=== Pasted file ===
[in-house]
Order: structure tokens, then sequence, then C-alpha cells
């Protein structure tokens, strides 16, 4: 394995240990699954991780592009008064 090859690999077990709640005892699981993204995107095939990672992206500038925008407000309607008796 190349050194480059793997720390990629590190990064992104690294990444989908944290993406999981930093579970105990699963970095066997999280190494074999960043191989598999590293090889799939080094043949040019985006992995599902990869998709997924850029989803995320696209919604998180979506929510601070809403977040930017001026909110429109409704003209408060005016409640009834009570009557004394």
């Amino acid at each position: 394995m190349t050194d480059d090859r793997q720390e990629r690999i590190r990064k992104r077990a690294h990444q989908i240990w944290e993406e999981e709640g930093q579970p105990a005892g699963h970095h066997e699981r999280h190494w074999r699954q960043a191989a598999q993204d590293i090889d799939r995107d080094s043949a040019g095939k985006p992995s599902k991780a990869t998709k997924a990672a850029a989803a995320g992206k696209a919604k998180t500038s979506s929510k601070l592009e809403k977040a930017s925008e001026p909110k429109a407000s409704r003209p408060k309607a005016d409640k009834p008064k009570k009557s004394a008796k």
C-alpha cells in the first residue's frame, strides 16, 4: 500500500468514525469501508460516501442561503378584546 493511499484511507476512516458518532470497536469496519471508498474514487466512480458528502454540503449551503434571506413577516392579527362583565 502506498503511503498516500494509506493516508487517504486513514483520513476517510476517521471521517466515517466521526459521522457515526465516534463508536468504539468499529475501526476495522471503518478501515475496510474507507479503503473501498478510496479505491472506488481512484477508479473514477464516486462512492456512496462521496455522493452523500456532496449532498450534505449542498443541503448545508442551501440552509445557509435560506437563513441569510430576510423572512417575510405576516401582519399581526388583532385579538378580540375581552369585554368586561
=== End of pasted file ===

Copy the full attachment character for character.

[in-house]
Order: structure tokens, then sequence, then C-alpha cells
């Protein structure tokens, strides 16, 4: 394995240990699954991780592009008064 090859690999077990709640005892699981993204995107095939990672992206500038925008407000309607008796 190349050194480059793997720390990629590190990064992104690294990444989908944290993406999981930093579970105990699963970095066997999280190494074999960043191989598999590293090889799939080094043949040019985006992995599902990869998709997924850029989803995320696209919604998180979506929510601070809403977040930017001026909110429109409704003209408060005016409640009834009570009557004394």
């Amino acid at each position: 394995m190349t050194d480059d090859r793997q720390e990629r690999i590190r990064k992104r077990a690294h990444q989908i240990w944290e993406e999981e709640g930093q579970p105990a005892g699963h970095h066997e699981r999280h190494w074999r699954q960043a191989a598999q993204d590293i090889d799939r995107d080094s043949a040019g095939k985006p992995s599902k991780a990869t998709k997924a990672a850029a989803a995320g992206k696209a919604k998180t500038s979506s929510k601070l592009e809403k977040a930017s925008e001026p909110k429109a407000s409704r003209p408060k309607a005016d409640k009834p008064k009570k009557s004394a008796k």
C-alpha cells in the first residue's frame, strides 16, 4: 500500500468514525469501508460516501442561503378584546 493511499484511507476512516458518532470497536469496519471508498474514487466512480458528502454540503449551503434571506413577516392579527362583565 502506498503511503498516500494509506493516508487517504486513514483520513476517510476517521471521517466515517466521526459521522457515526465516534463508536468504539468499529475501526476495522471503518478501515475496510474507507479503503473501498478510496479505491472506488481512484477508479473514477464516486462512492456512496462521496455522493452523500456532496449532498450534505449542498443541503448545508442551501440552509445557509435560506437563513441569510430576510423572512417575510405576516401582519399581526388583532385579538378580540375581552369585554368586561